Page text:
What’s your most embarrassing career moment? With the caveat that this could change depending what photo you use, I screwed up a story about a candidate dropping out of a D.A.’s race because I rushed it. That was pretty ugly. I check his campaign finance account and was stupid enough not to check whether he had money in a CD. Without stating that he was having a hard time he was raising money, it was implicit. He had more money than we had reported.
Which one interview of your career did you enjoy most? When I was working for The Dorchester Reporter, we found Charlie Lloyd, who had retired from the Negro Leagues in 1936. He’d raised a family, worked on the railroad, and volunteered at Children’s Hospital for maybe 50 years. Unbelievable stories about his playing days, taking Model Ts over icy and rutted roads to play games up north. A terrific guy, and I never understood why he didn’t get more attention. After a while I ran out of excuses to put him in the paper so I’d just go and listen to stories.
Which one interview of your career did you enjoy least? Any time I had to interview parents who lost kids.
What’s the biggest scoop you’ve ever had? This is largely unknown, but I wrote in the early autumn of 2009 that Scott Brown was going to rise from the fifth-ranking member of a five-member Massachusetts state Senate minority to the brightest political star in the constellation. Meticulously researched, beautifully written, but my editor screwed the pooch and it never made it to print. Still haunts me.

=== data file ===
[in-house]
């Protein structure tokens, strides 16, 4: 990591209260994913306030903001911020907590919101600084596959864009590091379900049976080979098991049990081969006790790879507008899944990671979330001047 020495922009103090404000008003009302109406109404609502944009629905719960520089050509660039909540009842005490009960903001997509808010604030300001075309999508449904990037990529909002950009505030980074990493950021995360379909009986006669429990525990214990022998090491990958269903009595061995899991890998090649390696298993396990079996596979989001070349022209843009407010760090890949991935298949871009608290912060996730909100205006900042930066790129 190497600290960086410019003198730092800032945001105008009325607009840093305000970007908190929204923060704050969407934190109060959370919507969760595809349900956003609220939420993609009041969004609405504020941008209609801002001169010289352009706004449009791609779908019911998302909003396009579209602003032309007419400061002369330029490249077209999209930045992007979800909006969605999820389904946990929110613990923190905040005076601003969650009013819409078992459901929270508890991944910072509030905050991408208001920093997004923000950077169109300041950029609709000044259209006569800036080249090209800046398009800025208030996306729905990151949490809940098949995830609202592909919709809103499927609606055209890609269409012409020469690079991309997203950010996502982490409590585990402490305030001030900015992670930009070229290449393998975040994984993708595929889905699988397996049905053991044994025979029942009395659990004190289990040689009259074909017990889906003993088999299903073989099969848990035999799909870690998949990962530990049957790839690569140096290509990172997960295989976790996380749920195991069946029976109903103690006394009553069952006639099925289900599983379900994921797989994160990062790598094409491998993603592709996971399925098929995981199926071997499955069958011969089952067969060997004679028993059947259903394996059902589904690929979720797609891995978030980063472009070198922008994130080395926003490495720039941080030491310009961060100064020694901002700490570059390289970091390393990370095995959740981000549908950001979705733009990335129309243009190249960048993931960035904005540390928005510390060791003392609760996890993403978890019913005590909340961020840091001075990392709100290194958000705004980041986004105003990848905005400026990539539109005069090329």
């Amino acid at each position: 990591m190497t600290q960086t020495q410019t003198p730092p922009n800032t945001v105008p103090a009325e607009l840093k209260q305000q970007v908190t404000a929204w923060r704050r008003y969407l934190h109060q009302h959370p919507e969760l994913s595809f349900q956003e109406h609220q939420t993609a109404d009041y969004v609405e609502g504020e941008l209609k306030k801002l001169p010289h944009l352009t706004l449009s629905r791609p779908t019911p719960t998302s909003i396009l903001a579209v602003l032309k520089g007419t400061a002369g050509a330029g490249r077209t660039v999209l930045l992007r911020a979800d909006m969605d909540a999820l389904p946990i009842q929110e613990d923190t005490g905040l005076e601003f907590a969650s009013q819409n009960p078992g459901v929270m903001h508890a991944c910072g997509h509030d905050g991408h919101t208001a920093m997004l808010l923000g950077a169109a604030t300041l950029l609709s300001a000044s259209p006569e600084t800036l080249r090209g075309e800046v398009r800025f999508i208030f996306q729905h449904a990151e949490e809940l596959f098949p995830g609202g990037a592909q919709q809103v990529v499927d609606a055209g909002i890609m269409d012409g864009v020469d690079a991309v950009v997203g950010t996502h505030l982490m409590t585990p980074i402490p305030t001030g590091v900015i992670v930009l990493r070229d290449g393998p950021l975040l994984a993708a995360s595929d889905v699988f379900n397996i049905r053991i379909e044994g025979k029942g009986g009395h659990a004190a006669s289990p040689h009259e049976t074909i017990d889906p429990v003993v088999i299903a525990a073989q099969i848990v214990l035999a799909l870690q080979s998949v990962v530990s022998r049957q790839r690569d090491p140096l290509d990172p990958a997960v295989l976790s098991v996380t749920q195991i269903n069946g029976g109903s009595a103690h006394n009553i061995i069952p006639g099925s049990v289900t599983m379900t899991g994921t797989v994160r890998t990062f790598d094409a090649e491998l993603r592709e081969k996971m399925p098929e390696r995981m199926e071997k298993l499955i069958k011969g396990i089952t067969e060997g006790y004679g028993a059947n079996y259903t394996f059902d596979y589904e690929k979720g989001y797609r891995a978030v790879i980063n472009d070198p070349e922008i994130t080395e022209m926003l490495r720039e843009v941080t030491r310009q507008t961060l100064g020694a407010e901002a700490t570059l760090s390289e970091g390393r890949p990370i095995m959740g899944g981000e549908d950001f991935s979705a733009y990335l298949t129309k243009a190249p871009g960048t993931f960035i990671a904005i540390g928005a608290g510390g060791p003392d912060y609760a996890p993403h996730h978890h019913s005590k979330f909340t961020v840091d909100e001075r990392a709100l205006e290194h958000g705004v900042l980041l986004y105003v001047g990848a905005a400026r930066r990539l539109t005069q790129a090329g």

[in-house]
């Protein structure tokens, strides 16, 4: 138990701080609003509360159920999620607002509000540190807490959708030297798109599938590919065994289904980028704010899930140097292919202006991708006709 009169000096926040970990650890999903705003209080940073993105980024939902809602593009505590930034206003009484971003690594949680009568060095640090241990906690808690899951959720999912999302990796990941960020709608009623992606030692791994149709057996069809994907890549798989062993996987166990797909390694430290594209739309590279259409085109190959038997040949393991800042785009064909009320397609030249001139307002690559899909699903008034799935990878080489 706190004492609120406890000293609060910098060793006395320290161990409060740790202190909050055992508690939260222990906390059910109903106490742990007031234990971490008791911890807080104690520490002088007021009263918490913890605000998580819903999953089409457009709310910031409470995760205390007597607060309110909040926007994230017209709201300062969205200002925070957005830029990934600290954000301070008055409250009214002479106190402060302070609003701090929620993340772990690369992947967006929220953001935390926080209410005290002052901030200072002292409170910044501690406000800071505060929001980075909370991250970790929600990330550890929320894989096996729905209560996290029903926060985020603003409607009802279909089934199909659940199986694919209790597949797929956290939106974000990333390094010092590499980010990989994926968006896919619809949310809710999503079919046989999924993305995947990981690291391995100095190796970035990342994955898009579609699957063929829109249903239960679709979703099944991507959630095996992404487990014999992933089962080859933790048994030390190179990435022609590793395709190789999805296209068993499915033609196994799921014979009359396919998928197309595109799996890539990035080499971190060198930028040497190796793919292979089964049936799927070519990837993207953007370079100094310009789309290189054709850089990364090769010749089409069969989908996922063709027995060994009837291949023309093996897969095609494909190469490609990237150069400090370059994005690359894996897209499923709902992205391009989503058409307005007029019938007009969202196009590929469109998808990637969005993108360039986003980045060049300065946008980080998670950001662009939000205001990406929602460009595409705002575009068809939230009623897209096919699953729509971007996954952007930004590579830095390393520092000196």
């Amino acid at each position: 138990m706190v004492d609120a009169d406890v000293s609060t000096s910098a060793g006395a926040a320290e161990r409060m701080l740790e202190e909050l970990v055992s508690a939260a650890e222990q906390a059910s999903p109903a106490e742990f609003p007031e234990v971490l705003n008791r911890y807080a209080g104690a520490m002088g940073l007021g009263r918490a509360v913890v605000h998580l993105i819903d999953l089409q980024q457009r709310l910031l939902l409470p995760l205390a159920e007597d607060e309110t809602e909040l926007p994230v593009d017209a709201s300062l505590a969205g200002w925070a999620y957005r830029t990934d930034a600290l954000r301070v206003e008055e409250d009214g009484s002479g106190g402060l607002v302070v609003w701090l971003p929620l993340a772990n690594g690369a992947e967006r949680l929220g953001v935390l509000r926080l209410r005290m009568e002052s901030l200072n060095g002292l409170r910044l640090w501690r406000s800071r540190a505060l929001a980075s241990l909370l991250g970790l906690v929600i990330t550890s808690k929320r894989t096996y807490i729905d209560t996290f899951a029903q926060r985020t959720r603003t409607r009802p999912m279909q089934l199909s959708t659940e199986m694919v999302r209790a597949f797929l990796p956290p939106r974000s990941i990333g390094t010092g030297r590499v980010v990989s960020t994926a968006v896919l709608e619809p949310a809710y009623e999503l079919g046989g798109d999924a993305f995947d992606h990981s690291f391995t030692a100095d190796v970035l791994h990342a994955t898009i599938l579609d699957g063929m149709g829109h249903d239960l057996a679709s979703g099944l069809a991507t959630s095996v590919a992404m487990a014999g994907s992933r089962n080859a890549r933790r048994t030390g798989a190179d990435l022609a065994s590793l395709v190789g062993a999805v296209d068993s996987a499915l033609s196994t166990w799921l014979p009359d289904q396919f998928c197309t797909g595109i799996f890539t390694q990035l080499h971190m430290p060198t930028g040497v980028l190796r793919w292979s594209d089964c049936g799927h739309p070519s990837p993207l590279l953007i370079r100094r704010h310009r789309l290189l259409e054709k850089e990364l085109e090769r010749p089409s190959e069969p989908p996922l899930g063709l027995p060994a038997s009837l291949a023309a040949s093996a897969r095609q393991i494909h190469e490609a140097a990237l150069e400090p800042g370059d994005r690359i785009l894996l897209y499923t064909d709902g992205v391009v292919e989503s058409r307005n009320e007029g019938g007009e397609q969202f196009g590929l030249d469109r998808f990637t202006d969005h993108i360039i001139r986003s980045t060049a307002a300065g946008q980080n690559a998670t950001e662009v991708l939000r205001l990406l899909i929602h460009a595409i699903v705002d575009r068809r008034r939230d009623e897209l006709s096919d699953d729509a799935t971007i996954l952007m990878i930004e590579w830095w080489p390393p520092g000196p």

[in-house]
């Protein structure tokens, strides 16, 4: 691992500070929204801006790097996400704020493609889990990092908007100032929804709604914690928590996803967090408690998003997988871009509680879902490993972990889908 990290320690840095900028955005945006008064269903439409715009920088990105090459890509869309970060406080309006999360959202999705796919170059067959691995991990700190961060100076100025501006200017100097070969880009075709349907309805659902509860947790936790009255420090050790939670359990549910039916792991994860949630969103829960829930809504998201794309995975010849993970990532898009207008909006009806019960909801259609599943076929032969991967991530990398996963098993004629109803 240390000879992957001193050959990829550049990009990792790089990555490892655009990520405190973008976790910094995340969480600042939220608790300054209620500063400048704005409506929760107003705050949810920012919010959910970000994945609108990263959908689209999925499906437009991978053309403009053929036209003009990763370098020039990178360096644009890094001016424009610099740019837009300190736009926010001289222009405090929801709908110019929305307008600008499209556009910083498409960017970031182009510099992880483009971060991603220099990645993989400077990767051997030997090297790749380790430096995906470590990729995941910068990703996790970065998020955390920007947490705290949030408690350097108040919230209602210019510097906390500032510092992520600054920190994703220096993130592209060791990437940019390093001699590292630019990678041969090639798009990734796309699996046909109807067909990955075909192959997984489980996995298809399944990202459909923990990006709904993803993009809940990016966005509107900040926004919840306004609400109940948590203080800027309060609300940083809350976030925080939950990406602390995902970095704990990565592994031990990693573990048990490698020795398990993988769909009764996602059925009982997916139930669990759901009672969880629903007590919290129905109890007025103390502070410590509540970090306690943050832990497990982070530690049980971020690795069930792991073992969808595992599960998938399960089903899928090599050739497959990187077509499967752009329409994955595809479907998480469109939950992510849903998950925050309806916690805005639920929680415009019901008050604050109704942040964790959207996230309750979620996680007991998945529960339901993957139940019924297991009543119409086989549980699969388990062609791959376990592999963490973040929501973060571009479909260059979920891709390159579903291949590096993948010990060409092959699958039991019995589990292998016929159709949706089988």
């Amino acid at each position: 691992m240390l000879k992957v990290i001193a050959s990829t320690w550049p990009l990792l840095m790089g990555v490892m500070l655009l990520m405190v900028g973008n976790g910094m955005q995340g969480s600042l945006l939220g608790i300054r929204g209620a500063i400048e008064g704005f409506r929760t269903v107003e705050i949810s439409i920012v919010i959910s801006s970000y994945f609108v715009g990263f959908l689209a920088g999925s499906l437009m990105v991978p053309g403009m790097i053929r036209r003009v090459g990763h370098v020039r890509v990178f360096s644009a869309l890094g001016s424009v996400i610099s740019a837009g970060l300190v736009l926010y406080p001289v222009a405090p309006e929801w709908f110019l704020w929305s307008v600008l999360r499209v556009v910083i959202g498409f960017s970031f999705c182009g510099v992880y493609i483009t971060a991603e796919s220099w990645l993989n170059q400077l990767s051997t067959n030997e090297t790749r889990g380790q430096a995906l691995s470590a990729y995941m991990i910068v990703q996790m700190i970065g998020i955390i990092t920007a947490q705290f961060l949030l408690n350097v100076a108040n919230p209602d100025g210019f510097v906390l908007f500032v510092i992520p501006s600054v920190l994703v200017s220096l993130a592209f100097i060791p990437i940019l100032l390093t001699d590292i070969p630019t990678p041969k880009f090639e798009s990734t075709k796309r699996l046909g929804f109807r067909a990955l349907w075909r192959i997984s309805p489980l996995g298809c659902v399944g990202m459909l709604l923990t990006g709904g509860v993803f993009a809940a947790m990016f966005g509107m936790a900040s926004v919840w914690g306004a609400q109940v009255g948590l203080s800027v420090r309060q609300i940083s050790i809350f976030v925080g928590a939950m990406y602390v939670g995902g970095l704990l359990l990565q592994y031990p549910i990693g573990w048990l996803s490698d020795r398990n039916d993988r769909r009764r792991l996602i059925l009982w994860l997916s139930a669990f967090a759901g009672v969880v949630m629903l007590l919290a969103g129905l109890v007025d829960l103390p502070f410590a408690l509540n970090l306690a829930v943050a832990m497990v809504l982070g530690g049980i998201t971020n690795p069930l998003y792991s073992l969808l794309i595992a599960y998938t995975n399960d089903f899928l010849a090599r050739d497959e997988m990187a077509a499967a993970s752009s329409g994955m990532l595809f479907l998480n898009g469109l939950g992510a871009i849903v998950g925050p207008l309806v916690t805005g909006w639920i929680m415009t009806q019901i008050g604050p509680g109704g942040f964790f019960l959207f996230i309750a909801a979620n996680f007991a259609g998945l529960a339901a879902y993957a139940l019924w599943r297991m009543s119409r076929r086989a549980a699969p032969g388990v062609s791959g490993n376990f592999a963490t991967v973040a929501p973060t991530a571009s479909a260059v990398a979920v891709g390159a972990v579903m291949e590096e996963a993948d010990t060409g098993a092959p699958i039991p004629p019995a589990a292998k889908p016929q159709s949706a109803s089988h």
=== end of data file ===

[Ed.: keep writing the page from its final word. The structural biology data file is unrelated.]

When and why did you last laugh so hard you had tears in your eyes? A few weeks ago, listening to a buddy enumerate his various physical ailments in hilarious and self-deprecating fashion. Comedy is the tragedy that is other people’s lives.
When and why did you last lose your temper? Never happens. I’m what they call passive Irish.
Which movie title best describes your journalism career? The Hurt Locker
Who would you want to play you in a movie? Michael Rapaport, circa Cop Land
Name some jobs you’ve had outside of journalism. (Can start as young as teenage years): Handed out deli menus on the side of the road for a summer. Bussed tables at a restaurant, since burned to the ground, where my sole distinction was teaching the mostly post-menopausal wait staff the “Macarena.” Strung tennis rackets and fitted sneakers. Landscaped. Bartended at college reunions (15-year events were best for both tips and raw entertainment). Worked the door at a couple places in and around Boston, including T.K. O’Malley’s in Scituate, where I recommend the patio, and The Avenue in Allston, where I do not recommend the mussels.
Who should just call it a day? As someone who hopes to traipse gracefully into retirement at a ripe age or with a killer severance, I’d find it unseemly if a whippersnapper presumed to hurry me along. That said, I think any purported journalist whose salary is paid by viewers and advertisers banking safely on that person’s dreadfully predictable political ideology, of whatever stripe, should hang it up.
What song do you want played at your funeral? The Gus Johnson Fort Minor Remix. Or “Paddy McGinty’s Goat.” Maybe both. One on the way in, one on the way out.
Finally, please come up for a question for our next FishbowlDC interviewee. Make it good. What’s the best book about the reporting business? There are wrong answers.
In response to the Guardian’s Richard Adams’ question from last week: Is Journalism doomed? No.